By the end of the series, Starlin breaks down Thanos. Having lost the Gauntlet, he is confronted by Warlock, and the two have an intense discussion about Thanos's tragic flaw: subconsciously, he doesn't feel like he really deserves all this power. This is the third time in his history Thanos has gained nigh-omnipotence, and each time it has slipped out of his hands. Thanos denies Warlock initially, but he comes around. Looking back on the whole series, the point is perfectly illustrated. Starlin sets up numerous instances where Thanos could have simply squashed his enemies, but instead plays with them in a way that could easily allow him to be defeated. Not banishing Mephisto from his presence, a being who is surely planning against him, is another perfect example.
While the early issues are brilliant set-up, with great character pieces, issues four and five are truly some of the greatest action comics ever written. It's basically a two issue battle between Thanos and first Earth's heroes, and second the avatars of the cosmic forces. The initial battle is not something you got in comics as much at the time: a complete defeat of the heroes, where Thanos takes them apart. Thanos must have become the god of ironic punishments, as he quickly defeats the heroes in ways that fit their powers or demeanor: Wolverine's skeleton is turned to rubber; Quasar has his hands blown off right after recovering from a similar injury, the Hulk is shrunk down to a few inches tall, Thor is transformed to clash and smashed. But Thanos's arrogance is countered in what might be one of the great Captain America scenes of all time. Compared to the heavy hitters, Cap doesn't stand a chance against Thanos. But when confronted, Cap stands his ground, telling Thanos he can't win. Of course, Thanos kills him, but in the end Cap is proven right.
The issues that were crossovers to the main series, while not integral to the story, integrated well with the changed universe. Getting a better idea of all that was going on with Silver Surfer, who had been dealing with Thanos for some time, in his own title, for instance. Or the issue of The Incredible Hulk, where the shrunken Hulk rests on the shoulder of his nemesis, the Abomination, talking in his ear and using his diminutive stature to be the "voice of God" and get the Abomination to do the right thing and wrap up threads in that title's ongoing stories.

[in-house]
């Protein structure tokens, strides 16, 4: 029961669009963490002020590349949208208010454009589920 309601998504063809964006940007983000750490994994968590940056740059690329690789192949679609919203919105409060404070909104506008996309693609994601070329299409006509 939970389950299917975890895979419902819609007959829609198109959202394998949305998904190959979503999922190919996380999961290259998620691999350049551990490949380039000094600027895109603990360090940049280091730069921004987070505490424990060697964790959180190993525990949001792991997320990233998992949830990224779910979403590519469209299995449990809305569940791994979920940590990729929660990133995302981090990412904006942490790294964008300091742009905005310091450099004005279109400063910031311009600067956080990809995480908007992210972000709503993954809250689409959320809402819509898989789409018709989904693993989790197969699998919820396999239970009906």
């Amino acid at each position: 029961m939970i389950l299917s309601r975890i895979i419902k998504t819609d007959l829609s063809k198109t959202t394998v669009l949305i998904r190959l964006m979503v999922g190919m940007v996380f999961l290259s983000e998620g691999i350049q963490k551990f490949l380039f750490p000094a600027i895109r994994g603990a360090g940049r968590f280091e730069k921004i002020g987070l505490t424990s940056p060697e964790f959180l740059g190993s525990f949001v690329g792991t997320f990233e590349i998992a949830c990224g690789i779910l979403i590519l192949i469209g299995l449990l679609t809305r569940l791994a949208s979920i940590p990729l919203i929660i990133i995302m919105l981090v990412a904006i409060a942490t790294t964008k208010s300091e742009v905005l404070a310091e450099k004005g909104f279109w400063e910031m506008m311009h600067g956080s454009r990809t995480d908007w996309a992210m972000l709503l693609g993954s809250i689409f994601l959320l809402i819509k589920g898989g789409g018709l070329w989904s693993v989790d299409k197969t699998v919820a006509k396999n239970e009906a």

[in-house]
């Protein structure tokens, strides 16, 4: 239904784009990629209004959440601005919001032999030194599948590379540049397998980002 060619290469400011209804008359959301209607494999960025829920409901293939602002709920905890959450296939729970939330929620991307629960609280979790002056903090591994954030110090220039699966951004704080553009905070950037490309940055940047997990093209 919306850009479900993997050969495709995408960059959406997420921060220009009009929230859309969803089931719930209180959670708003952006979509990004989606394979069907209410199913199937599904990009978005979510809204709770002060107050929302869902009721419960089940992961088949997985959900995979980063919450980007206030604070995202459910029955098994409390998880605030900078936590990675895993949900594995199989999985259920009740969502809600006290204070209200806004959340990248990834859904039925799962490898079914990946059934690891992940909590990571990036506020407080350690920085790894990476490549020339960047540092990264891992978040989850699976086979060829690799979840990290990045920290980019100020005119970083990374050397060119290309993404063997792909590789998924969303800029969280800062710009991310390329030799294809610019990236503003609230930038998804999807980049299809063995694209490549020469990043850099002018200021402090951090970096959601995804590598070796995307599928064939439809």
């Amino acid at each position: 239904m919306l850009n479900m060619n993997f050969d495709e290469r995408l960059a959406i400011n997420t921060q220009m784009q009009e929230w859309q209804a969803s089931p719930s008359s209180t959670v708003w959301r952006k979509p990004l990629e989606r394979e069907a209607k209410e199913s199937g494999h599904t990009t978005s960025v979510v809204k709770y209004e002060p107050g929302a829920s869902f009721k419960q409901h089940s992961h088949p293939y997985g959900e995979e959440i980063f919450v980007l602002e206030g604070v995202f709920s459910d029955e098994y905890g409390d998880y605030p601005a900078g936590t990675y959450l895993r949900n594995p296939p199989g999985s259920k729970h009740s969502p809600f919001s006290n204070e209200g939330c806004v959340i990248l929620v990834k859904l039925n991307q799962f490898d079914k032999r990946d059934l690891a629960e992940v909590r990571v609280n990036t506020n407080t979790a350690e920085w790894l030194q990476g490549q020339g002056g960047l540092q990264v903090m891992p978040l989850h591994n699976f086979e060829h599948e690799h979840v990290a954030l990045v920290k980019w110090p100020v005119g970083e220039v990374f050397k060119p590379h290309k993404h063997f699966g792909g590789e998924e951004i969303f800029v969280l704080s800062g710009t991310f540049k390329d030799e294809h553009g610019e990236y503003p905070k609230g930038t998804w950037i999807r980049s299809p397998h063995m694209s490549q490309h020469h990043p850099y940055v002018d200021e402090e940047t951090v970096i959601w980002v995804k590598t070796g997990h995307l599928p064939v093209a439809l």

In the end, nothing really changes in the Marvel Universe because of The Infinity Gauntlet. Thanos and Warlock are back, along with supporting characters Gamora and Pip the Troll, and the Infinity Gems were now central to the Marvel cosmos, but aside from that, all the deaths are undone, and the universe returns to the status quo. I don't think that this was a story meant to change the Marvel Universe. I feel like most event books today promise to change the
Now, with Thanos's profile increased by his cameo at the end of The Avengers, he is popping up regularly. After being the main villain of the initial arc of Avengers Assemble, he is now featuring in his own origin mini-series, Thanos Rising. The Infinity Gems were also featured prominently in the first arc of the new volume of New Avengers. Thanos one Marvel's great villains, and this is a story that really presents him in all his glory.
The first three issues, and the first few pages of issue four, are drawn by legendary artist George Perez, who brings his usual hyper-detailed style to the art. He craws the crowd scenes brilliantly, and his Thanos is perfectly creepy. The remainder of the series is drawn by Ron Lim, the artist now most associated with the Marvel cosmic line in the 90s. Lim's style is clean, with a dynamism that makes the massive fight scenes easy to follow. I have a great fondness for Lim, especially when he's working on these characters.
The Infinity Gauntlet is available in trade, as well as its two sequels, Infinity War and Infinity Crusade. Many of the Silver Surfer issues that led into the series are available as the trade: Silver Surfer: the Rebirth of Thanos, and many classic Thanos appearances were recently collected as Avengers Vs. Thanos.